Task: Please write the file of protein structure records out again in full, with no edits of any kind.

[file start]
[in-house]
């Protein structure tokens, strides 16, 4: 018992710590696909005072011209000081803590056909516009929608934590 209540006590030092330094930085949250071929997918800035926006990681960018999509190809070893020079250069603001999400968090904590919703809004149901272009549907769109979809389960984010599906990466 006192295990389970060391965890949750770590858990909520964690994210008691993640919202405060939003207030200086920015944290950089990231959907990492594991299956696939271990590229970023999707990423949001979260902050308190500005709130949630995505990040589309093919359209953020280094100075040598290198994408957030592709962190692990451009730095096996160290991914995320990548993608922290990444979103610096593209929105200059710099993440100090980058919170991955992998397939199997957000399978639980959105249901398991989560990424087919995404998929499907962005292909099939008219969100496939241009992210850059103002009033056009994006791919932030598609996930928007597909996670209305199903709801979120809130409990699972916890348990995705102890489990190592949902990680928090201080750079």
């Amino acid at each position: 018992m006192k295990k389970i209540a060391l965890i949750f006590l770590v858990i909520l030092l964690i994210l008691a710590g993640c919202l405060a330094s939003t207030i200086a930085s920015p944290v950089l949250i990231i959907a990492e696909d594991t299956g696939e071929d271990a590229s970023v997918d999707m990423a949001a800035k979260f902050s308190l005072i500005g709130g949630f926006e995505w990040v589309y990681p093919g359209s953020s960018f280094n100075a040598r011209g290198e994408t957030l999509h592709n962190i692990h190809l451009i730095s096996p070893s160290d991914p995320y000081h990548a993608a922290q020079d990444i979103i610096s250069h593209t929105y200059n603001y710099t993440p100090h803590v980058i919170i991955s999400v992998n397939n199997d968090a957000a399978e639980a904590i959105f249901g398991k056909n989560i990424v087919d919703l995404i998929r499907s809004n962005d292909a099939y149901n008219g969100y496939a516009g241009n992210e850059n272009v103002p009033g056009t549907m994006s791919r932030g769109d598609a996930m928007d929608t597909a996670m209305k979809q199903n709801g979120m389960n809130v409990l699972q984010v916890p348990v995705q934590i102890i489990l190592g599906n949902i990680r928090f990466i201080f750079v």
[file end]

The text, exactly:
[in-house]
């Protein structure tokens, strides 16, 4: 018992710590696909005072011209000081803590056909516009929608934590 209540006590030092330094930085949250071929997918800035926006990681960018999509190809070893020079250069603001999400968090904590919703809004149901272009549907769109979809389960984010599906990466 006192295990389970060391965890949750770590858990909520964690994210008691993640919202405060939003207030200086920015944290950089990231959907990492594991299956696939271990590229970023999707990423949001979260902050308190500005709130949630995505990040589309093919359209953020280094100075040598290198994408957030592709962190692990451009730095096996160290991914995320990548993608922290990444979103610096593209929105200059710099993440100090980058919170991955992998397939199997957000399978639980959105249901398991989560990424087919995404998929499907962005292909099939008219969100496939241009992210850059103002009033056009994006791919932030598609996930928007597909996670209305199903709801979120809130409990699972916890348990995705102890489990190592949902990680928090201080750079």
């Amino acid at each position: 018992m006192k295990k389970i209540a060391l965890i949750f006590l770590v858990i909520l030092l964690i994210l008691a710590g993640c919202l405060a330094s939003t207030i200086a930085s920015p944290v950089l949250i990231i959907a990492e696909d594991t299956g696939e071929d271990a590229s970023v997918d999707m990423a949001a800035k979260f902050s308190l005072i500005g709130g949630f926006e995505w990040v589309y990681p093919g359209s953020s960018f280094n100075a040598r011209g290198e994408t957030l999509h592709n962190i692990h190809l451009i730095s096996p070893s160290d991914p995320y000081h990548a993608a922290q020079d990444i979103i610096s250069h593209t929105y200059n603001y710099t993440p100090h803590v980058i919170i991955s999400v992998n397939n199997d968090a957000a399978e639980a904590i959105f249901g398991k056909n989560i990424v087919d919703l995404i998929r499907s809004n962005d292909a099939y149901n008219g969100y496939a516009g241009n992210e850059n272009v103002p009033g056009t549907m994006s791919r932030g769109d598609a996930m928007d929608t597909a996670m209305k979809q199903n709801g979120m389960n809130v409990l699972q984010v916890p348990v995705q934590i102890i489990l190592g599906n949902i990680r928090f990466i201080f750079v």